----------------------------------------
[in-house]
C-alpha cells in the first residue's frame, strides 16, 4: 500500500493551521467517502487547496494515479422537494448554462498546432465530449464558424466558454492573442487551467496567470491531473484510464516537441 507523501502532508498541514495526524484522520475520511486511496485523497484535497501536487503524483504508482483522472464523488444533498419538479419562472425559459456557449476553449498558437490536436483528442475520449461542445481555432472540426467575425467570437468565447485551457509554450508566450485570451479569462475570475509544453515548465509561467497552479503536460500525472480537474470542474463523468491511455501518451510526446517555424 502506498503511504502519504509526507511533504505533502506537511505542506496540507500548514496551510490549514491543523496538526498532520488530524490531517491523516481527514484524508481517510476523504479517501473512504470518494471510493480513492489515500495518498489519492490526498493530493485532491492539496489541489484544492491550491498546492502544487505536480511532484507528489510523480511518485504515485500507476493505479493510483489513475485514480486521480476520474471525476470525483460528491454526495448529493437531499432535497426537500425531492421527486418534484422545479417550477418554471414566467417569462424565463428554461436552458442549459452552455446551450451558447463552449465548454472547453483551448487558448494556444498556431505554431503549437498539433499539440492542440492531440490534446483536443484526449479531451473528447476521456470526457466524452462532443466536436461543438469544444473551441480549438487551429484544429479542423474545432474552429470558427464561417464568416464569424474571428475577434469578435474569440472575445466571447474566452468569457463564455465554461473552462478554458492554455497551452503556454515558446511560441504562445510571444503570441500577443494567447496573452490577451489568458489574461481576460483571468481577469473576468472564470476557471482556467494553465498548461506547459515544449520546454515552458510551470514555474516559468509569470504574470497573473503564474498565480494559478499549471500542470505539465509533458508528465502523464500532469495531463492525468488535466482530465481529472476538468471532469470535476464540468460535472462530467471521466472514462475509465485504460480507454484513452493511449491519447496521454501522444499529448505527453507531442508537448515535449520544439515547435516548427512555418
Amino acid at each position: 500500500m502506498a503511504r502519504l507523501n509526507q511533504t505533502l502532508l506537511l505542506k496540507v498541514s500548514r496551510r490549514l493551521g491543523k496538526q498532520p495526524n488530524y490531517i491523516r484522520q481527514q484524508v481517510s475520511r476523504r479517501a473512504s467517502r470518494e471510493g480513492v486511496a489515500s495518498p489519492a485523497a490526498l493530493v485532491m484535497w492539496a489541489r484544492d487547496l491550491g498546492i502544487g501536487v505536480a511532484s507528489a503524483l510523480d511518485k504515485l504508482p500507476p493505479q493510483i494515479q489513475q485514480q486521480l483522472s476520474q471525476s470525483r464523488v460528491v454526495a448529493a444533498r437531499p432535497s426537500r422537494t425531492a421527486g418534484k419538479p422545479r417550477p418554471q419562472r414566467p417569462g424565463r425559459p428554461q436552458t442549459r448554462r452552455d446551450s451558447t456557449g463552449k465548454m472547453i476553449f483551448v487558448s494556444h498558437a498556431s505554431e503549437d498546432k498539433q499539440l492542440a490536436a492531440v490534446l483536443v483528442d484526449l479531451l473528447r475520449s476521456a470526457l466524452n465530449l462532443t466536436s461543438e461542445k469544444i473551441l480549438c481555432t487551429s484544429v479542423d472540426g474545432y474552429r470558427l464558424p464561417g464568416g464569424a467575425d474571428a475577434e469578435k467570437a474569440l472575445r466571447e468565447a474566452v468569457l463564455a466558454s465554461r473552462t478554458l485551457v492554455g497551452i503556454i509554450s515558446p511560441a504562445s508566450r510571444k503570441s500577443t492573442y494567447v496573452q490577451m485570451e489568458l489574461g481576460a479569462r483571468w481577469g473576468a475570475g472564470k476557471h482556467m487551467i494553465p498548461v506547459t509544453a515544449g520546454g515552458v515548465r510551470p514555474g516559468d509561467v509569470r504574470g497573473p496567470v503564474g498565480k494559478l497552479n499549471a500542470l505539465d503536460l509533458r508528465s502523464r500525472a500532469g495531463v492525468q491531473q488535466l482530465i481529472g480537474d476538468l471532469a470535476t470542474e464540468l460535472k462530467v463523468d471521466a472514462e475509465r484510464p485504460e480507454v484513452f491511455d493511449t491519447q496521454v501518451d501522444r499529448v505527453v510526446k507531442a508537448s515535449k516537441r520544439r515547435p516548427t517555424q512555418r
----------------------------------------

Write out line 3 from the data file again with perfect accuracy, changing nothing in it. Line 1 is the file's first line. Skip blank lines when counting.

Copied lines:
Amino acid at each position: 500500500m502506498a503511504r502519504l507523501n509526507q511533504t505533502l502532508l506537511l505542506k496540507v498541514s500548514r496551510r490549514l493551521g491543523k496538526q498532520p495526524n488530524y490531517i491523516r484522520q481527514q484524508v481517510s475520511r476523504r479517501a473512504s467517502r470518494e471510493g480513492v486511496a489515500s495518498p489519492a485523497a490526498l493530493v485532491m484535497w492539496a489541489r484544492d487547496l491550491g498546492i502544487g501536487v505536480a511532484s507528489a503524483l510523480d511518485k504515485l504508482p500507476p493505479q493510483i494515479q489513475q485514480q486521480l483522472s476520474q471525476s470525483r464523488v460528491v454526495a448529493a444533498r437531499p432535497s426537500r422537494t425531492a421527486g418534484k419538479p422545479r417550477p418554471q419562472r414566467p417569462g424565463r425559459p428554461q436552458t442549459r448554462r452552455d446551450s451558447t456557449g463552449k465548454m472547453i476553449f483551448v487558448s494556444h498558437a498556431s505554431e503549437d498546432k498539433q499539440l492542440a490536436a492531440v490534446l483536443v483528442d484526449l479531451l473528447r475520449s476521456a470526457l466524452n465530449l462532443t466536436s461543438e461542445k469544444i473551441l480549438c481555432t487551429s484544429v479542423d472540426g474545432y474552429r470558427l464558424p464561417g464568416g464569424a467575425d474571428a475577434e469578435k467570437a474569440l472575445r466571447e468565447a474566452v468569457l463564455a466558454s465554461r473552462t478554458l485551457v492554455g497551452i503556454i509554450s515558446p511560441a504562445s508566450r510571444k503570441s500577443t492573442y494567447v496573452q490577451m485570451e489568458l489574461g481576460a479569462r483571468w481577469g473576468a475570475g472564470k476557471h482556467m487551467i494553465p498548461v506547459t509544453a515544449g520546454g515552458v515548465r510551470p514555474g516559468d509561467v509569470r504574470g497573473p496567470v503564474g498565480k494559478l497552479n499549471a500542470l505539465d503536460l509533458r508528465s502523464r500525472a500532469g495531463v492525468q491531473q488535466l482530465i481529472g480537474d476538468l471532469a470535476t470542474e464540468l460535472k462530467v463523468d471521466a472514462e475509465r484510464p485504460e480507454v484513452f491511455d493511449t491519447q496521454v501518451d501522444r499529448v505527453v510526446k507531442a508537448s515535449k516537441r520544439r515547435p516548427t517555424q512555418r